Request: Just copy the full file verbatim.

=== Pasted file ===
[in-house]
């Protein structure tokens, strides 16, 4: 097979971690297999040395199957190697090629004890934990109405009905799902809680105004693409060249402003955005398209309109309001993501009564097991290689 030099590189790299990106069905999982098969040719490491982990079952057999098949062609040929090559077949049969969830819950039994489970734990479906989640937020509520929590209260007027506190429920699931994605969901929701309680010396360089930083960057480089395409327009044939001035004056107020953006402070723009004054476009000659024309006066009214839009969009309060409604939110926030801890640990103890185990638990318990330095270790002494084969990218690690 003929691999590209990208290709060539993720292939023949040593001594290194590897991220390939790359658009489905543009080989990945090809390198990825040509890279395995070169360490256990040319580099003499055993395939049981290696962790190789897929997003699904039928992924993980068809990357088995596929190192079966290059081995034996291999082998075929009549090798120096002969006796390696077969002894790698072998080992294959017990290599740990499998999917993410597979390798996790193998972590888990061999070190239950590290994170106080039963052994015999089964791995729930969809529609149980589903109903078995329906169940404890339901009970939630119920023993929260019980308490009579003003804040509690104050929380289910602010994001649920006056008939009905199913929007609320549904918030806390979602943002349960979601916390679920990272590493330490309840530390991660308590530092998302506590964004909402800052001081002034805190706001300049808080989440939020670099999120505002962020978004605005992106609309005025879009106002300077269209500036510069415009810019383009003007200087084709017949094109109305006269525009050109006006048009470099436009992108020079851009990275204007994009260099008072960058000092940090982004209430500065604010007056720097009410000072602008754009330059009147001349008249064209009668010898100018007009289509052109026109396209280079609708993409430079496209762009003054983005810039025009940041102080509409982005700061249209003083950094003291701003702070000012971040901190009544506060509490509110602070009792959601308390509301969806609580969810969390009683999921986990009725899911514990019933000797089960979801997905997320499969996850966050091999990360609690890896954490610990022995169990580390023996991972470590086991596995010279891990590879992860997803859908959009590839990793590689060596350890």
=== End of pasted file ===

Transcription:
[in-house]
């Protein structure tokens, strides 16, 4: 097979971690297999040395199957190697090629004890934990109405009905799902809680105004693409060249402003955005398209309109309001993501009564097991290689 030099590189790299990106069905999982098969040719490491982990079952057999098949062609040929090559077949049969969830819950039994489970734990479906989640937020509520929590209260007027506190429920699931994605969901929701309680010396360089930083960057480089395409327009044939001035004056107020953006402070723009004054476009000659024309006066009214839009969009309060409604939110926030801890640990103890185990638990318990330095270790002494084969990218690690 003929691999590209990208290709060539993720292939023949040593001594290194590897991220390939790359658009489905543009080989990945090809390198990825040509890279395995070169360490256990040319580099003499055993395939049981290696962790190789897929997003699904039928992924993980068809990357088995596929190192079966290059081995034996291999082998075929009549090798120096002969006796390696077969002894790698072998080992294959017990290599740990499998999917993410597979390798996790193998972590888990061999070190239950590290994170106080039963052994015999089964791995729930969809529609149980589903109903078995329906169940404890339901009970939630119920023993929260019980308490009579003003804040509690104050929380289910602010994001649920006056008939009905199913929007609320549904918030806390979602943002349960979601916390679920990272590493330490309840530390991660308590530092998302506590964004909402800052001081002034805190706001300049808080989440939020670099999120505002962020978004605005992106609309005025879009106002300077269209500036510069415009810019383009003007200087084709017949094109109305006269525009050109006006048009470099436009992108020079851009990275204007994009260099008072960058000092940090982004209430500065604010007056720097009410000072602008754009330059009147001349008249064209009668010898100018007009289509052109026109396209280079609708993409430079496209762009003054983005810039025009940041102080509409982005700061249209003083950094003291701003702070000012971040901190009544506060509490509110602070009792959601308390509301969806609580969810969390009683999921986990009725899911514990019933000797089960979801997905997320499969996850966050091999990360609690890896954490610990022995169990580390023996991972470590086991596995010279891990590879992860997803859908959009590839990793590689060596350890």